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Maximising your transfer budget is one of the true arts of being a successful fantasy manager and, with the first fluctuations of the season having taken place, managers will have a first indication of how shrewd they have been.

The first fluctuation is always a little hard to read though, mainly due to new managers arriving after the start of the season. This always leads to undue weight being given to the game's big stars. Almost without exception, the traditional fantasy heavyweights see their value climb.

This season is no different. It's something of a surprise to see Cesc Fabregas top the list of net transfers, mainly due to him picking up an injury against Portsmouth and thus missing out on last week's game against Manchester United. But his early form has been enough to leave him top of the pile.

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A measure of the Arsenal skipper's popularity is that he has been sold by 5,854 teams, but the 20,523 managers signing him means he has a net gain of 14,669 transfers. Those with Fabregas will have seen a value rise of £0.2m. But beware, as he may well drop down again at the next fluctuation point, which comes on September 17, due to the effect of his injury and managers therefore selling him.

The number of managers choosing to ditch Liverpool's Steven Gerrard is also noteworthy. Consistently one of the top scoring players in fantasy across many seasons, it seems some have turned against the England international too early. He's been bumped by more managers than Fabregas, 5,914, despite being fully fit. And there's a good comparison with Liverpool team-mate Fernando Torres, also dumped by 5,279 teams.

It seems clear that most must have sold Gerrard before Liverpool played Bolton, a game in which he scored. But what makes the number of sales all the more surprising is that he is the top scoring player in the entire game. Gerrard, Ryan Shawcross of Stoke City and Tottenham's Jermain Defoe all sit on 24 points after the opening weeks of the season.

So why are managers selling Gerrard despite his success? Balancing the budget is obviously one reason, though so far that must have been a false economy. With Gerrard's value rising by £0.1m at the first value change thousands of managers have made their first error.

Like Gerrard, lots of managers have been replacing his team-mate Torres. Despite being dumped by so many managers he still goes up in value by £0.1m due to a net increase of 11,333. Torres also scored against Bolton and sits on 21 points, fourth in the scoring charts for strikers. Much like Gerrard it seems the decision to replace him is premature.

Four players have risen by £0.2m. Along with Fabregas, the most popular early season signings have been Didier Drogba and Jermain Defoe. But the fourth player to rise is perhaps a surprise - Chelsea skipper John Terry.

While the other players in the fluctuation list have certainly performed so far this term, that cannot really be said for Terry. With 14 points at an original price of £7m, the England international has not offered value. But that has not stopped him being popular in the transfer market and he too shows a rise in value to £7.2m.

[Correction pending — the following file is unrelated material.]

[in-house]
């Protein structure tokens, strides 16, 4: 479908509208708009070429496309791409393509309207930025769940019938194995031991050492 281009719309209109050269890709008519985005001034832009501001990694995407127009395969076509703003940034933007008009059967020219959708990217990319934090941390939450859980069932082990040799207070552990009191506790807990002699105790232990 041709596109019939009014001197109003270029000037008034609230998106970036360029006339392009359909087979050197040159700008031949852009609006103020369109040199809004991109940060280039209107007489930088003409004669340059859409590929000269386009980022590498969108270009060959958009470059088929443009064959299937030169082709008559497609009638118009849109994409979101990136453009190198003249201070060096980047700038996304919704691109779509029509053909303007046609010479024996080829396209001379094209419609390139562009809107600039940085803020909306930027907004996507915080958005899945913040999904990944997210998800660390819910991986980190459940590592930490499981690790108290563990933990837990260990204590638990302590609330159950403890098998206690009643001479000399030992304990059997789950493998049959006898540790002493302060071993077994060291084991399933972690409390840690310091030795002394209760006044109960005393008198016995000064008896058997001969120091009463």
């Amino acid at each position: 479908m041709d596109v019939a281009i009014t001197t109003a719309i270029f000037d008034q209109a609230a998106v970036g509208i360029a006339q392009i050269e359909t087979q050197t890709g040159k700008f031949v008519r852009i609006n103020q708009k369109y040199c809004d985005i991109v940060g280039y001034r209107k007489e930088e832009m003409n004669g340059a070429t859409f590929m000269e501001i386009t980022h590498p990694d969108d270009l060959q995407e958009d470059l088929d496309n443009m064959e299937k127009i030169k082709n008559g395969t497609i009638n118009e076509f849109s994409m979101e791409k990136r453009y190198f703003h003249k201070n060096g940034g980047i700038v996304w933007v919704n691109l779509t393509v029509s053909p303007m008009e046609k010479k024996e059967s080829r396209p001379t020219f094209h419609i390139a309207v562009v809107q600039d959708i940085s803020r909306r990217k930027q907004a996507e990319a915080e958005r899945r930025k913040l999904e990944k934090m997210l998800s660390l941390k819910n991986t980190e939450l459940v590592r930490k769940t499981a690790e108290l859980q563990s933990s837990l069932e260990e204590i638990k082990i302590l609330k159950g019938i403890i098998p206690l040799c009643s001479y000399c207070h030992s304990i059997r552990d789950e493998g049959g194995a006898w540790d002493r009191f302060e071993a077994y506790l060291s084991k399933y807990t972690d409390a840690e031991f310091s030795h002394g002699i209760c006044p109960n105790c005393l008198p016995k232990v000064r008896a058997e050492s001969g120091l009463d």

At this stage of the season, none of the bargain or surprise success players have won the right to go up in value. That includes Stoke's Shawcross who, at £4.5m, is amazing value on a return of 24 points. Perhaps managers should wait until after Saturday's game against Chelsea before drafting in him in.

Early in the campaign the supply and demand statistics are slightly skewed by new managers entering the game late and setting up their teams from scratch. That should change at the next update when most managers are signed up.

Price drops are largely affected by the real life transfer market, as managers are forced to sell players who leave the Premier League. Anyone who has failed to replace such players - Xabi Alonso, Blumer Elano and Alvaro Arbeloa to name three - will find their budget has slipped.

Alonso, now at Real Madrid, tops the list with a drop of 1,346 selections. He has been dropped by every manager who had him, so he will no longer appear.

Injuries are another important factor in price drops, with Sylvain Ebanks-Blake, Phil Jagielka and Mikel Arteta joining Alonso in a drop of £0.2m. A relatively large number of managers still have both Jagielka and Arteta which means there is scope for further reductions. By the time they are back to full fitness there is every chance their value will be very attractive.

And that's the key to success - buying and selling players at the right time and maximising your budget. It's the way to get the best players into your squad when, at the start of the season, the prospect seems improbable.

It's early days to work out who will be this season's Amr Zaki, a striker who went up over £3m before his form completely bottomed out and his value plummeted. Picking the right time to sell such a player could be the difference between success and failure.

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